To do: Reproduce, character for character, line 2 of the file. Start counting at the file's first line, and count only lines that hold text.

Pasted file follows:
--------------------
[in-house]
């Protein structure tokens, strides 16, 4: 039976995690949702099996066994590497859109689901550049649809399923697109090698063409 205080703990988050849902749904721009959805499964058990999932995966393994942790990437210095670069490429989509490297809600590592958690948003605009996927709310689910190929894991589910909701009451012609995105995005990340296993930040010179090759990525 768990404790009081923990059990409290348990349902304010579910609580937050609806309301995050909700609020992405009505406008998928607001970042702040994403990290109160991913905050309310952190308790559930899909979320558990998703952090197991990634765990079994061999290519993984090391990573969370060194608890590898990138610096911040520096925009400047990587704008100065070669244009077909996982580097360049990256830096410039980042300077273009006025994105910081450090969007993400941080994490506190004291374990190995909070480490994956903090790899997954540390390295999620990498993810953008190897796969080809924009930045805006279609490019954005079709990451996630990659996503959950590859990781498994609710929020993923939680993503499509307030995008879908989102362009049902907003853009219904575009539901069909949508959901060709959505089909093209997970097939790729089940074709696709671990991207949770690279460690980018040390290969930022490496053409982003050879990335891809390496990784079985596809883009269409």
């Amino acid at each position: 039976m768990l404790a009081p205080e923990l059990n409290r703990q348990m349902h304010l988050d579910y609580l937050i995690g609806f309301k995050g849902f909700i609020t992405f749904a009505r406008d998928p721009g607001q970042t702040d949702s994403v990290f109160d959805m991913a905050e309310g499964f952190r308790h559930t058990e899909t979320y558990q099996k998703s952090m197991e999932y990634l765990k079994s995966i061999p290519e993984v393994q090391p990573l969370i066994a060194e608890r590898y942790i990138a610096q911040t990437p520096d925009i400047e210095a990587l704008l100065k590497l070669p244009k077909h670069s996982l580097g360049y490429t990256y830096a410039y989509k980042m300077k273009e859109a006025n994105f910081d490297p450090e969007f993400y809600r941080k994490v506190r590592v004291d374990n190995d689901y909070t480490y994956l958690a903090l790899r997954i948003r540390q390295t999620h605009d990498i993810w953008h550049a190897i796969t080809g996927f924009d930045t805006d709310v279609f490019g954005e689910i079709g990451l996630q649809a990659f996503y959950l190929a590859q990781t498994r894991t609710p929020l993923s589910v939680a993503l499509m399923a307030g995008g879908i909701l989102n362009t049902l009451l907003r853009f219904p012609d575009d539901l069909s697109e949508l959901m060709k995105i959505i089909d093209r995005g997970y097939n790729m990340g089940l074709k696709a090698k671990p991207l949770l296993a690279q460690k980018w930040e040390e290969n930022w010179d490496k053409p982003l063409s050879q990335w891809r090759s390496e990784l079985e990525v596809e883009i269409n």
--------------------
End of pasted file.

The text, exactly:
């Protein structure tokens, strides 16, 4: 039976995690949702099996066994590497859109689901550049649809399923697109090698063409 205080703990988050849902749904721009959805499964058990999932995966393994942790990437210095670069490429989509490297809600590592958690948003605009996927709310689910190929894991589910909701009451012609995105995005990340296993930040010179090759990525 768990404790009081923990059990409290348990349902304010579910609580937050609806309301995050909700609020992405009505406008998928607001970042702040994403990290109160991913905050309310952190308790559930899909979320558990998703952090197991990634765990079994061999290519993984090391990573969370060194608890590898990138610096911040520096925009400047990587704008100065070669244009077909996982580097360049990256830096410039980042300077273009006025994105910081450090969007993400941080994490506190004291374990190995909070480490994956903090790899997954540390390295999620990498993810953008190897796969080809924009930045805006279609490019954005079709990451996630990659996503959950590859990781498994609710929020993923939680993503499509307030995008879908989102362009049902907003853009219904575009539901069909949508959901060709959505089909093209997970097939790729089940074709696709671990991207949770690279460690980018040390290969930022490496053409982003050879990335891809390496990784079985596809883009269409």